In cases where alcohol or drug problems led to arrests and convictions of attorneys, but did not directly involve their law practice, probationary sanctions have been imposed. See, e.g., Matter of Martinet, 674 N.E.2d 549 (Ind. 1996) (Six month suspension, conditionally stayed for twelve months provided the respondent continue in an alcohol abuse aftercare program, in case involving three convictions for operating a vehicle while intoxicated); Matter of Kummerer, 714 N.E.2d 653 (Ind. 1999) (Six month suspension, the first thirty days served, the balance conditionally stayed upon completion of one year probation, in case involving purchase and possession of cocaine); Matter of Haith, 742 N.E.2d 940 (Ind. 2001) (Twelve month suspension, conditionally stayed upon two years probation, in case involving three convictions for operating a vehicle while intoxicated, two of which involved personal injury).
    In this case, the respondent’s violations were not simply substance abuse, but ethical violations related directly to his performance as an attorney. We therefore find that a purely probationary sanction is inadequate here. See, e.g., Matter of Gemmer, 679 N.E.2d 1313 (Ind. 1997) (One year suspension, without automatic reinstatement, with any reinstatement subject to treatment and restitution, in case involving criminal conversion where hearing officer found conduct likely an outgrowth of depression, alcoholism and gambling); Matter of Ragland, 697 N.E.2d 44 (Ind. 1998) (Six month suspension, with future reinstatement subject to one year probation, in case involving five counts of use of client funds for respondent’s own purposes amid allegations of chemical and alcohol dependency contributing to misconduct).
    It is clear that the respondent has a serious addiction problem and that treatment has been an ongoing challenge for him. By his own admission, the respondent’s addictions are directly linked to his misconduct. That he recognizes the connection is commendable, but does not diminish the seriousness of his misconduct or our duty to protect the public and the profession from it. We therefore conclude that the respondent’s conduct warrants a suspension from the practice of law, and that any future entitlement to practice law must be conditioned upon continued treatment for his addictions.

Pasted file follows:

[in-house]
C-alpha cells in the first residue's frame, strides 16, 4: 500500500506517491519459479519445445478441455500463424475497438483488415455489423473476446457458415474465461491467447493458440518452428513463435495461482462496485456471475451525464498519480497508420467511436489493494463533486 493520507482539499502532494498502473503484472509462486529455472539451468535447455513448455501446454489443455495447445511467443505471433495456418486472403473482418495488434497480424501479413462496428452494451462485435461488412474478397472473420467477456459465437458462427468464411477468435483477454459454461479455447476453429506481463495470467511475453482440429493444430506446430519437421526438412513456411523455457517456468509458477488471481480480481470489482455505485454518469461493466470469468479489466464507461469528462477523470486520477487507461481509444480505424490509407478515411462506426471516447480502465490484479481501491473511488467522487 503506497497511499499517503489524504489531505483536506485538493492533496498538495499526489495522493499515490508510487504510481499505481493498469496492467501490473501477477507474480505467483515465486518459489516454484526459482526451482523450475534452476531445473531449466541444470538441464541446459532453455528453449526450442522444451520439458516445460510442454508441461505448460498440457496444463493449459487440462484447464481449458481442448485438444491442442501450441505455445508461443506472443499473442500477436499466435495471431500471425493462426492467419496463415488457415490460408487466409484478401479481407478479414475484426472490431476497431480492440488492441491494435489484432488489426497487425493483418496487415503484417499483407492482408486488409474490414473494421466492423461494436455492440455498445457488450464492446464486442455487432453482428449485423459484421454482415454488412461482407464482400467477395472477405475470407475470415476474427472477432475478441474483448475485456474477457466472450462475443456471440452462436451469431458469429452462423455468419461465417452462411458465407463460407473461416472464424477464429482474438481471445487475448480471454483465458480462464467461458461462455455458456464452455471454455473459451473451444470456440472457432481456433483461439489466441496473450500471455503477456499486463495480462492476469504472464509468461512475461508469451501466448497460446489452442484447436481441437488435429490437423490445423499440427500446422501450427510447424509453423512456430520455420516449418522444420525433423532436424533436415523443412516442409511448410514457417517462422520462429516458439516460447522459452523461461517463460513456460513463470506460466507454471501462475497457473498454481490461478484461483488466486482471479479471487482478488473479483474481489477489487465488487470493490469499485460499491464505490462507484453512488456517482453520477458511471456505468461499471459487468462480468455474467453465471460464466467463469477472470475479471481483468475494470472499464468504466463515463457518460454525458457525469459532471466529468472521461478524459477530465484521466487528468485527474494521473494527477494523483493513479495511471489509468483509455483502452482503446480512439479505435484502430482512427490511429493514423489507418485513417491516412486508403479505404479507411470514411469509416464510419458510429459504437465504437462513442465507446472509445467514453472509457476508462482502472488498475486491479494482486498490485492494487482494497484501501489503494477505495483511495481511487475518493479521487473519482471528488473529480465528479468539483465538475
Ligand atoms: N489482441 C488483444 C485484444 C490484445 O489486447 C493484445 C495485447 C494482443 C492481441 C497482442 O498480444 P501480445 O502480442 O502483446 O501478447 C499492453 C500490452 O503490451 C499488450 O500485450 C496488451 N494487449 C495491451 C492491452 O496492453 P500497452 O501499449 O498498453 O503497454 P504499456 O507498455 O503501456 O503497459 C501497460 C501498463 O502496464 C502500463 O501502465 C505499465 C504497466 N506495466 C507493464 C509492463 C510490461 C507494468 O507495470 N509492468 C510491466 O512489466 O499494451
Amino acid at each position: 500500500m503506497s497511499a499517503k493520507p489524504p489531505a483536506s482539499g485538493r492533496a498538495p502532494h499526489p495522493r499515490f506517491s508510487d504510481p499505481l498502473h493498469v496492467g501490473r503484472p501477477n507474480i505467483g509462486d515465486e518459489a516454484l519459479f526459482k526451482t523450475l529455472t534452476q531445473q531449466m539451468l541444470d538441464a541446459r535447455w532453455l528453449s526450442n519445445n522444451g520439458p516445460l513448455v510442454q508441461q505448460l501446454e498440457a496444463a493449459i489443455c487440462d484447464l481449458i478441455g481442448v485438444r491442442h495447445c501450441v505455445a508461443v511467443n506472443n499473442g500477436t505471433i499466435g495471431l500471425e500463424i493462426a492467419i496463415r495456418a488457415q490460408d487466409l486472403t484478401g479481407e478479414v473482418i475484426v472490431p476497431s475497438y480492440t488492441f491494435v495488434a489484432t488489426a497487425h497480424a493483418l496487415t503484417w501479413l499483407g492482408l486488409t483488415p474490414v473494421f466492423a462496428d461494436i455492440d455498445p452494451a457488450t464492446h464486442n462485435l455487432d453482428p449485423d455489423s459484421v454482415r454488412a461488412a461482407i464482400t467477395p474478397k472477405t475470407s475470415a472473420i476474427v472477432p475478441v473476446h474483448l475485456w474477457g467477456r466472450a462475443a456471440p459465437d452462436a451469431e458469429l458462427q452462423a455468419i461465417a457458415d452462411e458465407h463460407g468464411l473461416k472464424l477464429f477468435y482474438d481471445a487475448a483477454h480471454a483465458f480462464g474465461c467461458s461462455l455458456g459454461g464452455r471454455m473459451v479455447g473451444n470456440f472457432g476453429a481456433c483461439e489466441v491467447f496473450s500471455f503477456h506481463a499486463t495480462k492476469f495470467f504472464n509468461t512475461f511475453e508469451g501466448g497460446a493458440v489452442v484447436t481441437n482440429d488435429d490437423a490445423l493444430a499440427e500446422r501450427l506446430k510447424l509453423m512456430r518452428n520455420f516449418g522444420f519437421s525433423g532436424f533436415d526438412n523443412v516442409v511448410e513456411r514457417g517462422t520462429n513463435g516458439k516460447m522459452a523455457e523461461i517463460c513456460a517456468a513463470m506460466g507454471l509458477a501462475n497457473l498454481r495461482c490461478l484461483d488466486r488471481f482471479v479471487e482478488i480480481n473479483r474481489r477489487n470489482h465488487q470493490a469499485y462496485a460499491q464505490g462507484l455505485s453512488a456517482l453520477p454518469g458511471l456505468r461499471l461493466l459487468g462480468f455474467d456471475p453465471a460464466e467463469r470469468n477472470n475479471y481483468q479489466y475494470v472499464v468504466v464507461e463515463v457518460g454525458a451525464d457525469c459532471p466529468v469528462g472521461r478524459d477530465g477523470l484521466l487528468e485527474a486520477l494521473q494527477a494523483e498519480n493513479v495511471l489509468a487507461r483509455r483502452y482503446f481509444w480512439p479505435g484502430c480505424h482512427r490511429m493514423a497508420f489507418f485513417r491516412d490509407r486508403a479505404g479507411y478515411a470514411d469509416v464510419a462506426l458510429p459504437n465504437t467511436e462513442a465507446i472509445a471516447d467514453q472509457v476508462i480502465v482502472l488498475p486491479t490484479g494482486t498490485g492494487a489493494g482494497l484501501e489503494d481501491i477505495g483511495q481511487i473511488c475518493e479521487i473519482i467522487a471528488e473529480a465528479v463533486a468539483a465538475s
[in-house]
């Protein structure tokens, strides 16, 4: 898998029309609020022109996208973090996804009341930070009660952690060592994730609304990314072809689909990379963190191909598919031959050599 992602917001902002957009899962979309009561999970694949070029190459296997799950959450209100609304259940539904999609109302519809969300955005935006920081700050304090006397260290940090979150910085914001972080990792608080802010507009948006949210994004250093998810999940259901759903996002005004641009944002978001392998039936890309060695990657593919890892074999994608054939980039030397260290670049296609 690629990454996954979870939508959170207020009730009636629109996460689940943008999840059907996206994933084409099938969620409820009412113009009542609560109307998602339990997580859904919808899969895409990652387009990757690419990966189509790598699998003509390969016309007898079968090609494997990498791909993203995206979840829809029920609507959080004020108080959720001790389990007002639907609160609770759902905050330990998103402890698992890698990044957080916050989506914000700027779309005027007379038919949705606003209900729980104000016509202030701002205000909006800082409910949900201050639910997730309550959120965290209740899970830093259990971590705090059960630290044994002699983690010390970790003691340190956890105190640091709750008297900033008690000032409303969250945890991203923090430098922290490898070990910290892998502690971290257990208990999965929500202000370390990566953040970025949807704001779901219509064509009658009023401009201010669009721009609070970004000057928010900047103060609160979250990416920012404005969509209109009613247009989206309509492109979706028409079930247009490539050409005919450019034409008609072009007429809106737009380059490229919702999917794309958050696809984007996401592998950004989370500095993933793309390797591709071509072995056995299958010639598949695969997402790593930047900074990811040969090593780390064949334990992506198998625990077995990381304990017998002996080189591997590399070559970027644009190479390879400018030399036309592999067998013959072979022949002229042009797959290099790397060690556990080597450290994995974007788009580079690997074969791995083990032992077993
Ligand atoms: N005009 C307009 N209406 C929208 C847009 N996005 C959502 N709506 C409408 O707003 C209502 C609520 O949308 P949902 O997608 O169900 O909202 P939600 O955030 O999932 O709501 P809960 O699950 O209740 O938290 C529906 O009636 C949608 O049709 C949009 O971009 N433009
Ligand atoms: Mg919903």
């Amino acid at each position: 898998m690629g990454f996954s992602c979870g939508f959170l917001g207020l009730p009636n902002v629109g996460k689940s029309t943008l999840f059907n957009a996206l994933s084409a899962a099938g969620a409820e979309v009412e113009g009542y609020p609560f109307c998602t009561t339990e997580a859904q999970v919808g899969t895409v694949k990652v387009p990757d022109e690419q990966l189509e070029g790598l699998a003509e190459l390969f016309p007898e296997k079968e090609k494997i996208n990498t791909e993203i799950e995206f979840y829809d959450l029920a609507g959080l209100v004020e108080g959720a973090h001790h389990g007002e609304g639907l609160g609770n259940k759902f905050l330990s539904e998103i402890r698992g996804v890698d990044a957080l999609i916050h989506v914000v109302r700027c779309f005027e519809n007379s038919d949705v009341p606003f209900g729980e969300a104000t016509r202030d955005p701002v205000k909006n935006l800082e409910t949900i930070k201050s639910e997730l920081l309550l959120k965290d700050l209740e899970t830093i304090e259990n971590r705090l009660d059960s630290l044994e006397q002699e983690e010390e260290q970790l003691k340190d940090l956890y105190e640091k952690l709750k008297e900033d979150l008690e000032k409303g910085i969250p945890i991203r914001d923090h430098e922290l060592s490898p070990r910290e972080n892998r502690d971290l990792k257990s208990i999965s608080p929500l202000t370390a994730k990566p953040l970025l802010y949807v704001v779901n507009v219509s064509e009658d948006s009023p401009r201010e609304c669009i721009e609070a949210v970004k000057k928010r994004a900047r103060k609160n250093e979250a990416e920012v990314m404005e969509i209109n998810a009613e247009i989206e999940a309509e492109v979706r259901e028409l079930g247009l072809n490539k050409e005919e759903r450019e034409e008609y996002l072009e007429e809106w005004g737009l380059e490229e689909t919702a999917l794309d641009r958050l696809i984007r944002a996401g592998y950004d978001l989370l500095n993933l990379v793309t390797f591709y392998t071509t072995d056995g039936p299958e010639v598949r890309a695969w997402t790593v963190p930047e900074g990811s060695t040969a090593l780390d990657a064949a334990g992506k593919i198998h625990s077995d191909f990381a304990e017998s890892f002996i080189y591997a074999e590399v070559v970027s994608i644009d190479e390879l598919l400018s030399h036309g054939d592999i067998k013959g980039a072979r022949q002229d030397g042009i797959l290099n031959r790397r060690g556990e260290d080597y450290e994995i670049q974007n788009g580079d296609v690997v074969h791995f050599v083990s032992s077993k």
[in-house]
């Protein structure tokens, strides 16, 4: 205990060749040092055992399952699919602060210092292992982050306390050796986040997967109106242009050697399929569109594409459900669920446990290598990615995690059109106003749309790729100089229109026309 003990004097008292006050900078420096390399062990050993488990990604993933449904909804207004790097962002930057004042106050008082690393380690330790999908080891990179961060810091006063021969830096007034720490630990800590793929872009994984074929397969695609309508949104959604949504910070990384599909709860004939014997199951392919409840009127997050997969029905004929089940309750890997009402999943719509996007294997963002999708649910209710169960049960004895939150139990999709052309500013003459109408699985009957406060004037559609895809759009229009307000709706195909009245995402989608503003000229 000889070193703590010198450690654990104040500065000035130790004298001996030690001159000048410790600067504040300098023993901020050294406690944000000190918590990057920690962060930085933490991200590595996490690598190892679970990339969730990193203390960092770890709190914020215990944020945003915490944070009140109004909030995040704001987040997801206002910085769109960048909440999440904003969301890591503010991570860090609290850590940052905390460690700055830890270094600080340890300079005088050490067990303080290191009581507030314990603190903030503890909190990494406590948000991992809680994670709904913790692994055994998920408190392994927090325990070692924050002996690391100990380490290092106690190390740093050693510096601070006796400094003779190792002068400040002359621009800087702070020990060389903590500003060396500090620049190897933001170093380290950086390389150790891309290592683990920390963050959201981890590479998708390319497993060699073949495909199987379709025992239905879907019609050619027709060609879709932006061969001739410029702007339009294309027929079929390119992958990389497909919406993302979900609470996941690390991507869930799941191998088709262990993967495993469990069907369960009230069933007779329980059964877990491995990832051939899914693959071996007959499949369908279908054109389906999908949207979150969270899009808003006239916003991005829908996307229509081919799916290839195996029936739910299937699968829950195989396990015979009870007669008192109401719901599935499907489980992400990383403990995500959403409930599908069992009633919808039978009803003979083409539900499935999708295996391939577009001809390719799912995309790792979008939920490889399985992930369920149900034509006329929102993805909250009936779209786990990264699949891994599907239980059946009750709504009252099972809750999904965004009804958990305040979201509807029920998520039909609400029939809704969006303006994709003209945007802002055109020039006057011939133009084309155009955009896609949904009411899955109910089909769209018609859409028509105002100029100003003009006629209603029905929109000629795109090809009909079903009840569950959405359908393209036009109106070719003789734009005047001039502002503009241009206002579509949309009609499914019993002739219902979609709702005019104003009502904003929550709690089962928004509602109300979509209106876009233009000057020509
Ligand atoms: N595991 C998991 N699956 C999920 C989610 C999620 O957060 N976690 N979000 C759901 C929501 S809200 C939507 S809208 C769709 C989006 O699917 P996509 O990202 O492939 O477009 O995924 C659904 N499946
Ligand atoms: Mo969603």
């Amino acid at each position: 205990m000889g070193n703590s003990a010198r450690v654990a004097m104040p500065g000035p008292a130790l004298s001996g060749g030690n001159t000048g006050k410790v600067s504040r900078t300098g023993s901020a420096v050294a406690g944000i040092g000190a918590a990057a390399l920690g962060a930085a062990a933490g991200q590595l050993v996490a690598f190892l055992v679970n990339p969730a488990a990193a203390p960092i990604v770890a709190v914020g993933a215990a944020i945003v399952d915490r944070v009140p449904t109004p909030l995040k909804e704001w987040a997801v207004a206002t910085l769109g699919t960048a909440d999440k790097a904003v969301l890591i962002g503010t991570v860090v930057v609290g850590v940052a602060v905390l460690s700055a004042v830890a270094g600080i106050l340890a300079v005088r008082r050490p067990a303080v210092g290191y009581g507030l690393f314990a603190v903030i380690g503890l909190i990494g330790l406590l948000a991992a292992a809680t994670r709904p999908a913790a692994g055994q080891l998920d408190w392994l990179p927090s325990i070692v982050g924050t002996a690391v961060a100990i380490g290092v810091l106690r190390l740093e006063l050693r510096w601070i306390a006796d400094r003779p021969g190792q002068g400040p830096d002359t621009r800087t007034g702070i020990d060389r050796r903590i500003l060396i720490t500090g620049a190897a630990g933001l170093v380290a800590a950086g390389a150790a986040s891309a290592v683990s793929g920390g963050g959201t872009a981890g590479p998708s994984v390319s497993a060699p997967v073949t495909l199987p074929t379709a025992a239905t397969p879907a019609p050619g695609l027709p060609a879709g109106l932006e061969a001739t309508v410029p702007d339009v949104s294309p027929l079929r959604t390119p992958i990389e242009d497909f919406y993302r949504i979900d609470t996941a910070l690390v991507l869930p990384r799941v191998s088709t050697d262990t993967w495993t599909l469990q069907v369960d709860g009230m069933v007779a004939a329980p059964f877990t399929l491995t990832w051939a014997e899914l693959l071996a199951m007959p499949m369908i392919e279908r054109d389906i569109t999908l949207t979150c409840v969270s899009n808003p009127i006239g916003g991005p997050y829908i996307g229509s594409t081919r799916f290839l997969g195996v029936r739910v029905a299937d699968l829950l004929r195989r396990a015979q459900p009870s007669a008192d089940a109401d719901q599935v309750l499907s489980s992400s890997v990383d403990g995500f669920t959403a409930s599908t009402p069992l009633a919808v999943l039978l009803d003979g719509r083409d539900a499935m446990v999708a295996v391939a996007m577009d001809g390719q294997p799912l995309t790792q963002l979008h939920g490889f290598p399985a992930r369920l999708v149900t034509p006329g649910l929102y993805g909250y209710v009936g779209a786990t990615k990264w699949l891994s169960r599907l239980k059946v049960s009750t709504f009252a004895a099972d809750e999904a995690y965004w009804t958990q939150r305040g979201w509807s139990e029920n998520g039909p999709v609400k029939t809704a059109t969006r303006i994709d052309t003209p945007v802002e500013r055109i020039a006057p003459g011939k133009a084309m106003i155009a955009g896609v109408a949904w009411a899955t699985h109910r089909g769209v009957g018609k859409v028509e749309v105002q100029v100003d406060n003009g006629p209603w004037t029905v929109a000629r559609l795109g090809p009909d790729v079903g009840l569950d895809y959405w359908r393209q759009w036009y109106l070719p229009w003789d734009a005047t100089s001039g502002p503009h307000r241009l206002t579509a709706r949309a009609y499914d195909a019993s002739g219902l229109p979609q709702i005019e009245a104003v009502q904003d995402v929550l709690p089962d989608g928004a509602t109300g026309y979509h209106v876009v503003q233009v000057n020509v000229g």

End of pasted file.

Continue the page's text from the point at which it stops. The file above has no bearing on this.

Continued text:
It is therefore, ordered that the respondent, Dan L. Clayton, is suspended from the practice of law in this state for a period of six (6) months, without automatic reinstatement, effective December 31, 2002. Any reinstatement of the respondent will likely be subject to a two (2) year probationary period requiring the respondent to continue in addiction treatment and pay restitution.
    The Clerk of this Court is directed to forward a copy of this Order to the hearing officer and in accordance with the provisions of Admis.Disc.R. 23, Section 3(d).
    Costs of this proceeding are assessed against the respondent.